Again on May 24, Ford said the previous Liberal government “ignored” transit, and claimed that the Progressive Conservatives had financed the largest subway expansion in the country. 

Fact check:

While some routes and names have changed a little, the Progressive Conservatives have largely continued to pursue transit lines that were initiated by the previous Liberal government. As for the largest-in-the-country claim, Toronto and Montreal are the only Canadian cities with subways and, yes, the expansion to Toronto’s subway system is greater than anything underway in Montreal. 

The other provincial parties have introduced similar plans to finance public transit, led by the Ontario Greens, who have promised to increase public transit spending by a whopping $1 billion.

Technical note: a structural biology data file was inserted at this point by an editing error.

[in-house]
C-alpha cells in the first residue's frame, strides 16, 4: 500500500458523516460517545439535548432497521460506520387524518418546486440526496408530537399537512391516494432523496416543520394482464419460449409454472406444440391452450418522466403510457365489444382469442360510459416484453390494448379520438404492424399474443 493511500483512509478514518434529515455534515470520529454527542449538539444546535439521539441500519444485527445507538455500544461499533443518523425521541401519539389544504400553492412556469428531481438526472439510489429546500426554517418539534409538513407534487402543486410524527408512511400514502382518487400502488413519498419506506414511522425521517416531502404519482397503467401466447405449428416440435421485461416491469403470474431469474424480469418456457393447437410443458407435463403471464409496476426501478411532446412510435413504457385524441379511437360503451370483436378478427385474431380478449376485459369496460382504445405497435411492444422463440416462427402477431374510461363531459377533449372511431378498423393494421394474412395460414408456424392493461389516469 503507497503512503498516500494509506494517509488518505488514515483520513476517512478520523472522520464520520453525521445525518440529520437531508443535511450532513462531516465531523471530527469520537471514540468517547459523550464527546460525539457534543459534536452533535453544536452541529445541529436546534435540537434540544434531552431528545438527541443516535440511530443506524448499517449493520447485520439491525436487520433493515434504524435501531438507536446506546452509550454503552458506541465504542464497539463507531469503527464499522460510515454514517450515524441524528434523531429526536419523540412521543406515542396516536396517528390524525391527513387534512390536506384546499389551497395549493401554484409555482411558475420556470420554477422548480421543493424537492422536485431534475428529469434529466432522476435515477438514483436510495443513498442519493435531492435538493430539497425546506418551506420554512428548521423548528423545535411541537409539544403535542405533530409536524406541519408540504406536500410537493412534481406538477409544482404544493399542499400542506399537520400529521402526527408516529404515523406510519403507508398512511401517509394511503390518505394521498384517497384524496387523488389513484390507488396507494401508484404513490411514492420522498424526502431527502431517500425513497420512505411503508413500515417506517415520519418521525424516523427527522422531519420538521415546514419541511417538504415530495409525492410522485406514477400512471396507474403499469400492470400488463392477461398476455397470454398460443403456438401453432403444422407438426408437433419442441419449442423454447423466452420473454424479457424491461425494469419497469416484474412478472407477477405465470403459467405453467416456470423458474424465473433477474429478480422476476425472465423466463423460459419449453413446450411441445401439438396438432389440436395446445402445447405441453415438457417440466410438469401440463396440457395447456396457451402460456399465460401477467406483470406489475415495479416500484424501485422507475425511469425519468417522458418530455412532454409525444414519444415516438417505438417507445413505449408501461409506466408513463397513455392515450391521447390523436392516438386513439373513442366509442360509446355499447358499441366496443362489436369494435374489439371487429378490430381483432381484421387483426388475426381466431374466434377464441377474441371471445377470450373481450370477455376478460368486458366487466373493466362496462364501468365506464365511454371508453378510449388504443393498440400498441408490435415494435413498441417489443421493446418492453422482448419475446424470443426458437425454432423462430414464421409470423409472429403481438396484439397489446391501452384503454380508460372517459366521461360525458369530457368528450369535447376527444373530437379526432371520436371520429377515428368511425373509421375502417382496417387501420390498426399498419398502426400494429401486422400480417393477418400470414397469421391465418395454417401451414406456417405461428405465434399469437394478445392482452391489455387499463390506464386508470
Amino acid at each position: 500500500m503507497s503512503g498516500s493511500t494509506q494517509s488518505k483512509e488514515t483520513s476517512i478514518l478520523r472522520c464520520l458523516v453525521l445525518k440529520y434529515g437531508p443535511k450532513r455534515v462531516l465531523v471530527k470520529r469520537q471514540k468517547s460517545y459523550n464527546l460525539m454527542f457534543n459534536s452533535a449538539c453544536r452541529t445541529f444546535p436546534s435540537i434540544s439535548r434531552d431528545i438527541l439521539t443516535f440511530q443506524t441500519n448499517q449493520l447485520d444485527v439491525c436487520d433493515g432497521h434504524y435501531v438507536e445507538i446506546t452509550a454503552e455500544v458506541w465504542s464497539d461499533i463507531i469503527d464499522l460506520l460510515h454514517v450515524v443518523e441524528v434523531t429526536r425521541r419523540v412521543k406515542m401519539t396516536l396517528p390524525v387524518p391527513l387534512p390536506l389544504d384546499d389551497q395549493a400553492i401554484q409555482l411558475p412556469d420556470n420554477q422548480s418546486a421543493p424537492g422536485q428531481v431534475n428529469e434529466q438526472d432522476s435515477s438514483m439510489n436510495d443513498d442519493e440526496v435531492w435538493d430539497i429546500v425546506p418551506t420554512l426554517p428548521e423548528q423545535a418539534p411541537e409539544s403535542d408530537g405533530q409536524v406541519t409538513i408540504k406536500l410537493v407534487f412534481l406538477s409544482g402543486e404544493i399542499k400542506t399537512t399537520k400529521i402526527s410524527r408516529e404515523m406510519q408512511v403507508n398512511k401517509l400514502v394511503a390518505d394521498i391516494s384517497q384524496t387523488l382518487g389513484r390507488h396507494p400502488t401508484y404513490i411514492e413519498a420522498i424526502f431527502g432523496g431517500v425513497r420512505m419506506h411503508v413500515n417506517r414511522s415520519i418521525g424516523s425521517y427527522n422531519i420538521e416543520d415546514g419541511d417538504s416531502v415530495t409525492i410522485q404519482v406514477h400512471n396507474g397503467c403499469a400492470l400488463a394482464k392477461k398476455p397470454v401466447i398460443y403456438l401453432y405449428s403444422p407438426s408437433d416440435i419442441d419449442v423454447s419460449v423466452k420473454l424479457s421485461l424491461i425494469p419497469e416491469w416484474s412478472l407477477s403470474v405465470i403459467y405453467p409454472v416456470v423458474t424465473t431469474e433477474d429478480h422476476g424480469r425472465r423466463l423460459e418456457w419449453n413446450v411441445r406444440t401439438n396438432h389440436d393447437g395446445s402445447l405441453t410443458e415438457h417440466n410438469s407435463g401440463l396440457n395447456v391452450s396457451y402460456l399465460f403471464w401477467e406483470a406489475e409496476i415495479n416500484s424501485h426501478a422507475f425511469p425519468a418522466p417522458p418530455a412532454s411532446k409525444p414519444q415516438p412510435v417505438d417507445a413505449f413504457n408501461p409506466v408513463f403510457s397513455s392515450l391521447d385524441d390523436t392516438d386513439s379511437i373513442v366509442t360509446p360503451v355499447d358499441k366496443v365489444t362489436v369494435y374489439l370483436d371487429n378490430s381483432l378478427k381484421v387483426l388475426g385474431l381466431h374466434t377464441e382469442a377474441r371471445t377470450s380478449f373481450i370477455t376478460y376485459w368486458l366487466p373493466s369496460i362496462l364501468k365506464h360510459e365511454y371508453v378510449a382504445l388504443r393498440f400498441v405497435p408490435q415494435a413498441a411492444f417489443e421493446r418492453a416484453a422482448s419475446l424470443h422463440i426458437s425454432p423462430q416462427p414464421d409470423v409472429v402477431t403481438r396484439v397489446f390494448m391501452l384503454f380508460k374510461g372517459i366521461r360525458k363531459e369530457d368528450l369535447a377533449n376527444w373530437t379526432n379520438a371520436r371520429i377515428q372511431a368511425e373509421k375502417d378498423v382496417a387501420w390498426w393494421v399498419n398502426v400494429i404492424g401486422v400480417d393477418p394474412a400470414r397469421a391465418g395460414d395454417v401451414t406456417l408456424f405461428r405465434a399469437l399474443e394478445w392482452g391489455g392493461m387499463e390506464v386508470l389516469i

Doug Ford:

When asked if his government should be doing more to mitigate climate change, Ford replied that 94 per cent of the province’s energy is from non-emitting sources. “Our goal is to hit 100 per cent,” he added, before speaking extensively about how investments in the auto sector can be done in a way that “creates jobs and be friendly to the environment.” 

The incumbent premier once again highlighted the Progressive Conservative plan to invest in critical minerals to build “clean, clean, green cars.” Ford also mentioned his plan to shift to electric furnaces at two of Ontario’s biggest steel plants — the party’s largest source of projected emissions reduction.  

Fact check: